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Leasing vs. Purchasing a Car

When you need a new car, you need a new car loan, right? Not necessarily. It may be smarter to lease your next new automobile than to purchase it. How can you know if leasing may be right for you? You can start by asking yourself these few simple questions.

How Long Will I Drive This Particular Car?

If you are looking to drive a car for just a few years, leasing may be your best bet. People who require a newer or nicer car for industry or image reasons often trade-up cars every two or three years, making a 24-36 month lease cycle a perfect fit for their needs. Dealers often offer nice incentives to returning lease customers, as well, making leasing an advantageous choice for folks staying with the same auto manufacturer for subsequent auto leases.

How Many Miles Will I Be Driving?

Almost all lease options have mileage restrictions. If you are looking for a car to drive regular, limited distances, say a regular commute to your jobsite, leasing a vehicle could make good sense. Exceeding the mileage limits on your lease agreement can cost you as much as $0.25 for each mile you go over. So if you drive a lot of unplanned distances often, leasing may not be the best option to fit your driving needs.

Do I Have Money To Put Down?

While traditional auto loans often require no money down on the initial purchase of a new vehicle, lease agreements usually require a security deposit and other lease fees upfront. While you pay more upfront for a leased vehicle, monthly payments on a lease are usually lower than monthly payments on an auto loan, and leasing can put nicer cars within the financial reach of consumers who could not afford as much car if they were looking to purchase. If you have the money to pay upfront, leasing can be a smart way to go.

Can I Take Good Care of The Car?

Leased cars need to be returned to the dealer after the lease agreement expires. It's important to keep your leased car in good condition because you can be charged penalties if you don't keep the car up to par with the lease agreement standards. Keeping up with regularly scheduled maintenance, like oil changes and tire service, will keep you from getting dinged when it comes time to return your car.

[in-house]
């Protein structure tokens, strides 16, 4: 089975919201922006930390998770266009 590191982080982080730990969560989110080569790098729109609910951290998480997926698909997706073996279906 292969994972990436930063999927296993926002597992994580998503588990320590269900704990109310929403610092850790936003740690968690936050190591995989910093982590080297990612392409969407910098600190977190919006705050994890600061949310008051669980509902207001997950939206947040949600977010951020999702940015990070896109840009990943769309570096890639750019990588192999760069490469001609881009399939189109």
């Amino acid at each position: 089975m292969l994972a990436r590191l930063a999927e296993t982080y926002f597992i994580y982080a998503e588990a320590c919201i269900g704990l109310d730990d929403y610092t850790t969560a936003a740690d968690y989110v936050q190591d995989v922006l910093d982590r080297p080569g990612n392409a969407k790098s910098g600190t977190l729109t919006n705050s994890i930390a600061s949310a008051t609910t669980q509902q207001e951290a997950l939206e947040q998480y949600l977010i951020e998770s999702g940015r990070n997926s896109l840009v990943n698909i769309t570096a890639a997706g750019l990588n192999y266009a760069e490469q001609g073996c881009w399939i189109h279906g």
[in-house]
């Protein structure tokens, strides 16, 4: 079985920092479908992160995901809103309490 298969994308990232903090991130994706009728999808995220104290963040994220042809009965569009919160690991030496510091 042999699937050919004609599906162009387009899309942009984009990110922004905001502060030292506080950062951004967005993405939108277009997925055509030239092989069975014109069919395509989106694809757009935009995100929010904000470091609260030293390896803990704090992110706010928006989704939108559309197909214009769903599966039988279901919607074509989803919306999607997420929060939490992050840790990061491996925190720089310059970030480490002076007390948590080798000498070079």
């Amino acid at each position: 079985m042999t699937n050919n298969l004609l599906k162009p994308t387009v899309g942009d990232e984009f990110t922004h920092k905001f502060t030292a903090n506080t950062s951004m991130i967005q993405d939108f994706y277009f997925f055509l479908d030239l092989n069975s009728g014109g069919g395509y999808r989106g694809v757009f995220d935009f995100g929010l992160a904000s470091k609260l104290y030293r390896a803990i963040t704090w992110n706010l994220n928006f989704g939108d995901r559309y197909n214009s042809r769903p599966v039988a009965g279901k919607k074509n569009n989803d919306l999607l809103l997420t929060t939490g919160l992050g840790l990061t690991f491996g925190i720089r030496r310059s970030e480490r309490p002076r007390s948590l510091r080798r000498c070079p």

If Leasing May be Right For You

If you're now thinking that leasing may be right for you, here are a few things to keep in mind.

All lease agreements are not the same. Just as you would shop around for auto loans, shopping for the best lease agreement is a smart thing to do. Lease agreements can vary widely from dealer to dealer. Shop around to find the best deal for your needs, including ideal mileage limits, monthly payment amounts and vehicle options.

Lease agreements are not written in stone, initially. You don't have to accept any lease agreement as it's first presented to you. You can try to negotiate for lower monthly payments or higher mileage limits. Dealers may choose to adjust the terms to guarantee a lease agreement. It is important to remember that any lease agreement or dealer promise should be in writing. A final lease agreement, once signed, is a binding contract. Both you and the dealer will be bound to the final agreement.

Your past credit history may not be relevant in your initial negotiation. When you are initially negotiating the terms of your lease agreement, it may not be necessary to allow a check on your credit report. While a credit check will probably be necessary before the lease agreement is signed, an early credit check allows the dealer to discriminate against you and deny you the best deal available. It's wisest to first agree on payments, options and extras before allowing the dealer to check your credit. This may not only help prevent a potential negotiation imbalance, but delaying your credit check may prevent unnecessary hits on your credit which may adversely affect your credit score if you decide not to enter into a lease agreement at the time.

A lease agreement can be a great tool in rebuilding your credit. A lease agreement may be a lower risk option for a dealer to offer a driver with a less than perfect credit history. It may be easier to obtain a leased vehicle than to obtain an auto loan, making a lease agreement a potentially valuable way to rebuild shaky credit. Entering into and faithfully fulfilling your end of a lease agreement may be reflected on your credit report, boosting your future credit score and proving you to be a responsible credit holder.

Leasing your next ride can be a smart alternative to purchasing a vehicle through a conventional auto loan. Asking the right questions and finding the right lease agreement for you can keep you on the road and on your way to a better financial future.

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